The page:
I don’t say OMG.
I don’t say d*****t.
And I don’t say WTF.
And I don’t have 24 kids (I wish!).
This is pretty darn accurate.
And it cracks me up!
Because we went on our field trip this week!
We went to the Heritage Museum of Orange County and toured the Kellogg House. I highly recommend it. We have been going there for years now. It’s hands-on and there’s really no way in the world that you can lose a kid. And that’s super important to me when it comes to field trips.
Because, once, back when I first started teaching, I lost a kid. Really. We had gone to the Long Beach Aquarium, and that place is huge, and keeping the kids together was impossible. I’m not kidding. It was extremely difficult to have your kids stay in one spot, looking in one tank, when right behind you, or to the left of you, or even on the other side of the museum, was a shark or an octopus or a jellyfish or something else that required a six year old’s attention, rather than their teacher who was trying to read the pamphlet about the current ocean creature.
So yes, I lost a kid.
I found him.
But he was lost before I found him.
So I really really really enjoy the Heritage Museum. A docent is in charge and all I have to do is follow her from room to room. I do have to caution you, though. The docent can make or break the field trip. Really.
Some docents are all about providing an authentic experience and they are funny and real and energetic. And some docents are . . . bored. And other docents simply do not like children.
Our docent was fine. Not rip-roaring, but not bored, and she seemed to like children. At least some of them.
We all made it back in one piece, and on time, so I consider it a HUGE success.
I don’t have a picture of this, but this week, we also created our classes for next year. We fill out information on each student ahead of time in order to do this.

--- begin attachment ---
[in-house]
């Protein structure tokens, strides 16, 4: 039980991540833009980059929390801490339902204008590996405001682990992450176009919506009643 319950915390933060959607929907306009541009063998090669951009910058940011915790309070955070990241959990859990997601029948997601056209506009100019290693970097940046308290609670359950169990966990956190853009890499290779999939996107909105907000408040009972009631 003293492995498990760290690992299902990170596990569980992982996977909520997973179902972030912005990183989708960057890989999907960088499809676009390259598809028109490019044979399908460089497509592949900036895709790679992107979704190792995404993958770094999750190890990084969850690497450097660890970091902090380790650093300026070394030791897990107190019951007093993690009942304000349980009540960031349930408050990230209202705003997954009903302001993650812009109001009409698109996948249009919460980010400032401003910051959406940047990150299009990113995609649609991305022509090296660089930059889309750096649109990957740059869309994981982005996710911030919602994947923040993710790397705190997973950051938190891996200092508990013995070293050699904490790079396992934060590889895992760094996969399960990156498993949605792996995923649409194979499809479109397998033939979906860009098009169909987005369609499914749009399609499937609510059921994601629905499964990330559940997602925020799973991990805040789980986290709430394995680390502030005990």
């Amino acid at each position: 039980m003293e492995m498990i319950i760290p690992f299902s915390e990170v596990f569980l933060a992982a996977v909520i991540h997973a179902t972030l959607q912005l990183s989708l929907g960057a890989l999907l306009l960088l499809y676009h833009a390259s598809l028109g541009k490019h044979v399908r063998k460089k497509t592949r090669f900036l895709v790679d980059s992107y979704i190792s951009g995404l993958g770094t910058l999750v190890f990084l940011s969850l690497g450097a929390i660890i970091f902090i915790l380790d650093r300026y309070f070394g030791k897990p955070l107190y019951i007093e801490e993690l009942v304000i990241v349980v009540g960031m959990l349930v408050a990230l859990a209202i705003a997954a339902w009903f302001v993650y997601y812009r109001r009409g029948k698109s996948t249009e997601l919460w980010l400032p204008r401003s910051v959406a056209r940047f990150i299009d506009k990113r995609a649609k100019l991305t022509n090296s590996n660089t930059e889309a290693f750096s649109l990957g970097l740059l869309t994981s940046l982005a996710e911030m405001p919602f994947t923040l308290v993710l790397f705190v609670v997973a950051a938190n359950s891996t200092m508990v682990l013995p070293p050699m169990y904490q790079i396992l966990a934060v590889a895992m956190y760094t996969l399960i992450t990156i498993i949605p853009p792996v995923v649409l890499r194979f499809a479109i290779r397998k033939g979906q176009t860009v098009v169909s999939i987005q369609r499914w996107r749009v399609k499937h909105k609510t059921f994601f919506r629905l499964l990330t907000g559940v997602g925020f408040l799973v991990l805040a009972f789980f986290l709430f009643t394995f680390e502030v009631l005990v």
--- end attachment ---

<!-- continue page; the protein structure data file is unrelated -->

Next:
We call it Pinks and Blues.
My principal calls it a party.
She provides snacks and drinks and we “play cards”. By that, I mean my team and I make four piles (A, B, C, D) and we create four second grade classes. We take every measure to make the four second grade classes balanced and equal.
It is exhausting.
And every year we say we will get faster, we won’t get hung up on the small stuff (for example, students with the same first name in the same pile), and we will be the first ones finished.
We also laugh a lot while we eat cheetos and fritos.
I’m just happy to say I have that crossed off my list.
It’s good. I read the first half in a couple of hours.
When I say it’s good, I mean it’s entertaining. I’m interested, I want to know how she fared in prison and what it was like, and I want to know the behind the scenes stuff with the other NJ Housewives.
So if you’re looking for something light, or for something to read this summer, here you go! 🙂
Did you see this? I am so excited about this! I wanted to start guided math before the end of the year . . . and I started trying to figure it out . . . and then school and standards and tests and District Assessments and Open House and our Field Trip and blah blah blah . . . I got overwhelmed and, needless to say, I’m still teaching math whole class.
So this step by step guide is going to come in super handy and is exactly what I need for next year! My summer project will be prepping everything (centers, daily journals, etc) so that I can seriously launch guided math on day one of the 2016-2017 school year.
Well, our first week is only three days so maybe Day 4.
We only have three full weeks of school left (WHAT IN THE WORLD?!) so we are using these printables for homework for the month of May.
We are sending home a combination of the Language Arts and Math pages as a review!
Enter below for a chance to win one! 🙂
Have a great weekend!
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